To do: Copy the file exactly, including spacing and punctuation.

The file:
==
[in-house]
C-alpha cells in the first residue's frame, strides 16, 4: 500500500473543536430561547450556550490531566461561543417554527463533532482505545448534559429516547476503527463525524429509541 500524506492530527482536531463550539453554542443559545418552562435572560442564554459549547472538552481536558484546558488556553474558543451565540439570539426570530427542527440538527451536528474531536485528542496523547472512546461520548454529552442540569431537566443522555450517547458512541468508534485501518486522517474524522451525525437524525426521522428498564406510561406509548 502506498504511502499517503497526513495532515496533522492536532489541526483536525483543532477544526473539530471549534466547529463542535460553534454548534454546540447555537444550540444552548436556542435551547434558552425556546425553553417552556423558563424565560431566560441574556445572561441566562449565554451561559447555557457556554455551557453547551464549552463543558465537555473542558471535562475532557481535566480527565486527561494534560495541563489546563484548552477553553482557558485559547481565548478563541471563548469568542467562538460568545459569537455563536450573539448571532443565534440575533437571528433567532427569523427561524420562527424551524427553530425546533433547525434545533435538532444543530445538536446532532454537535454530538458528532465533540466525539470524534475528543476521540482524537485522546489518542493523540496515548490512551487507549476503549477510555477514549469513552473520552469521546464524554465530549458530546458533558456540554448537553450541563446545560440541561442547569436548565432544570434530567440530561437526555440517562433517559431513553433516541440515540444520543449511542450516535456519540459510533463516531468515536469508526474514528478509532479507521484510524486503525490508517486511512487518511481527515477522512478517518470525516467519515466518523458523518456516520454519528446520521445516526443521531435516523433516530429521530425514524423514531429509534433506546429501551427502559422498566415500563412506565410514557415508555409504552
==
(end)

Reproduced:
[in-house]
C-alpha cells in the first residue's frame, strides 16, 4: 500500500473543536430561547450556550490531566461561543417554527463533532482505545448534559429516547476503527463525524429509541 500524506492530527482536531463550539453554542443559545418552562435572560442564554459549547472538552481536558484546558488556553474558543451565540439570539426570530427542527440538527451536528474531536485528542496523547472512546461520548454529552442540569431537566443522555450517547458512541468508534485501518486522517474524522451525525437524525426521522428498564406510561406509548 502506498504511502499517503497526513495532515496533522492536532489541526483536525483543532477544526473539530471549534466547529463542535460553534454548534454546540447555537444550540444552548436556542435551547434558552425556546425553553417552556423558563424565560431566560441574556445572561441566562449565554451561559447555557457556554455551557453547551464549552463543558465537555473542558471535562475532557481535566480527565486527561494534560495541563489546563484548552477553553482557558485559547481565548478563541471563548469568542467562538460568545459569537455563536450573539448571532443565534440575533437571528433567532427569523427561524420562527424551524427553530425546533433547525434545533435538532444543530445538536446532532454537535454530538458528532465533540466525539470524534475528543476521540482524537485522546489518542493523540496515548490512551487507549476503549477510555477514549469513552473520552469521546464524554465530549458530546458533558456540554448537553450541563446545560440541561442547569436548565432544570434530567440530561437526555440517562433517559431513553433516541440515540444520543449511542450516535456519540459510533463516531468515536469508526474514528478509532479507521484510524486503525490508517486511512487518511481527515477522512478517518470525516467519515466518523458523518456516520454519528446520521445516526443521531435516523433516530429521530425514524423514531429509534433506546429501551427502559422498566415500563412506565410514557415508555409504552